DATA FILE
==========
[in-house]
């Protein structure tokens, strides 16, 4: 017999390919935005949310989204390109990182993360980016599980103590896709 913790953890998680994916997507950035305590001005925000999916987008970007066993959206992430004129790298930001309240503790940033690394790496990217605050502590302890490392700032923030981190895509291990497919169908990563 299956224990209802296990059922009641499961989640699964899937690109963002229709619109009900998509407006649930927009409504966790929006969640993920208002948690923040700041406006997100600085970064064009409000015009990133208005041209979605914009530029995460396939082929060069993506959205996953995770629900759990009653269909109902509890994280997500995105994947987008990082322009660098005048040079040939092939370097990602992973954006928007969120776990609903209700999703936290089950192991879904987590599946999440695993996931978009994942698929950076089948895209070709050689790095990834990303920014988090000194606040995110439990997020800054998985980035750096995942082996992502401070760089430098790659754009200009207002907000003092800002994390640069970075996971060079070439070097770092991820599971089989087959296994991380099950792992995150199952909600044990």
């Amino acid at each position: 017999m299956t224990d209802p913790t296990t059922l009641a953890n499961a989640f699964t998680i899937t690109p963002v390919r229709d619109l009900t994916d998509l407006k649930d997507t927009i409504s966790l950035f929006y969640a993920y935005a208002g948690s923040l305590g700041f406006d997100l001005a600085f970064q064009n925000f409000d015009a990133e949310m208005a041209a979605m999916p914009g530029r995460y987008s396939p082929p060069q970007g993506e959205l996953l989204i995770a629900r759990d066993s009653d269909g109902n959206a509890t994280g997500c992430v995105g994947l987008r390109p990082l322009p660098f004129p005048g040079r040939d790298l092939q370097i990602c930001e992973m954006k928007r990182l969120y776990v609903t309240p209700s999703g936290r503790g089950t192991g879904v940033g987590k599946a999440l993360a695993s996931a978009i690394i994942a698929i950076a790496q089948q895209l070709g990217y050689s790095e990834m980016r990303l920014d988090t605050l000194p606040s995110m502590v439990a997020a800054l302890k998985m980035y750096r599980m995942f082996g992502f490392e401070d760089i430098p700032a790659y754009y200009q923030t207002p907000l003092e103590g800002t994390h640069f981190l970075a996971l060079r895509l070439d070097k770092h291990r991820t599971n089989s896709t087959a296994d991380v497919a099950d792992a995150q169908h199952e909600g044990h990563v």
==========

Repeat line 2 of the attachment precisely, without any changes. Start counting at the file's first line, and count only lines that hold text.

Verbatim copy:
């Protein structure tokens, strides 16, 4: 017999390919935005949310989204390109990182993360980016599980103590896709 913790953890998680994916997507950035305590001005925000999916987008970007066993959206992430004129790298930001309240503790940033690394790496990217605050502590302890490392700032923030981190895509291990497919169908990563 299956224990209802296990059922009641499961989640699964899937690109963002229709619109009900998509407006649930927009409504966790929006969640993920208002948690923040700041406006997100600085970064064009409000015009990133208005041209979605914009530029995460396939082929060069993506959205996953995770629900759990009653269909109902509890994280997500995105994947987008990082322009660098005048040079040939092939370097990602992973954006928007969120776990609903209700999703936290089950192991879904987590599946999440695993996931978009994942698929950076089948895209070709050689790095990834990303920014988090000194606040995110439990997020800054998985980035750096995942082996992502401070760089430098790659754009200009207002907000003092800002994390640069970075996971060079070439070097770092991820599971089989087959296994991380099950792992995150199952909600044990």